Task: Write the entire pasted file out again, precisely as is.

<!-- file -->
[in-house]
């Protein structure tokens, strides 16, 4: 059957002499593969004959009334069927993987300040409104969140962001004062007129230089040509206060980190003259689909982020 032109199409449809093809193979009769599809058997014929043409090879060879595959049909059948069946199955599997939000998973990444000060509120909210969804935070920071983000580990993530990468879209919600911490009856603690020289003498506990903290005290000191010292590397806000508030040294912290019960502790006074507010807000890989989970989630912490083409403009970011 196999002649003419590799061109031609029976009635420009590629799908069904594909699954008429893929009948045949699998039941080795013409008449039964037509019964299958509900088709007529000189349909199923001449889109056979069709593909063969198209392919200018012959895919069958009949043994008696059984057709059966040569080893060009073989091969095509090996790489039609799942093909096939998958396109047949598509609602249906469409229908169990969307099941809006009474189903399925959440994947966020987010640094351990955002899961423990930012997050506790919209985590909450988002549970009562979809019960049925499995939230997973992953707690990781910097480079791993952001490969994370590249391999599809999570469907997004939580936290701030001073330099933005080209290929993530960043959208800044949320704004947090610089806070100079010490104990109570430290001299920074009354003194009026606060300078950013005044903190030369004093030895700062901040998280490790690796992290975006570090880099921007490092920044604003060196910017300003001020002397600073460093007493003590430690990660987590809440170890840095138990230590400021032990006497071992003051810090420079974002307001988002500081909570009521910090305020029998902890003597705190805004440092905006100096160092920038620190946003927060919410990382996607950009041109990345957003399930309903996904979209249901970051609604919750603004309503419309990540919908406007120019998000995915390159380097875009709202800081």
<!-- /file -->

[in-house]
């Protein structure tokens, strides 16, 4: 059957002499593969004959009334069927993987300040409104969140962001004062007129230089040509206060980190003259689909982020 032109199409449809093809193979009769599809058997014929043409090879060879595959049909059948069946199955599997939000998973990444000060509120909210969804935070920071983000580990993530990468879209919600911490009856603690020289003498506990903290005290000191010292590397806000508030040294912290019960502790006074507010807000890989989970989630912490083409403009970011 196999002649003419590799061109031609029976009635420009590629799908069904594909699954008429893929009948045949699998039941080795013409008449039964037509019964299958509900088709007529000189349909199923001449889109056979069709593909063969198209392919200018012959895919069958009949043994008696059984057709059966040569080893060009073989091969095509090996790489039609799942093909096939998958396109047949598509609602249906469409229908169990969307099941809006009474189903399925959440994947966020987010640094351990955002899961423990930012997050506790919209985590909450988002549970009562979809019960049925499995939230997973992953707690990781910097480079791993952001490969994370590249391999599809999570469907997004939580936290701030001073330099933005080209290929993530960043959208800044949320704004947090610089806070100079010490104990109570430290001299920074009354003194009026606060300078950013005044903190030369004093030895700062901040998280490790690796992290975006570090880099921007490092920044604003060196910017300003001020002397600073460093007493003590430690990660987590809440170890840095138990230590400021032990006497071992003051810090420079974002307001988002500081909570009521910090305020029998902890003597705190805004440092905006100096160092920038620190946003927060919410990382996607950009041109990345957003399930309903996904979209249901970051609604919750603004309503419309990540919908406007120019998000995915390159380097875009709202800081």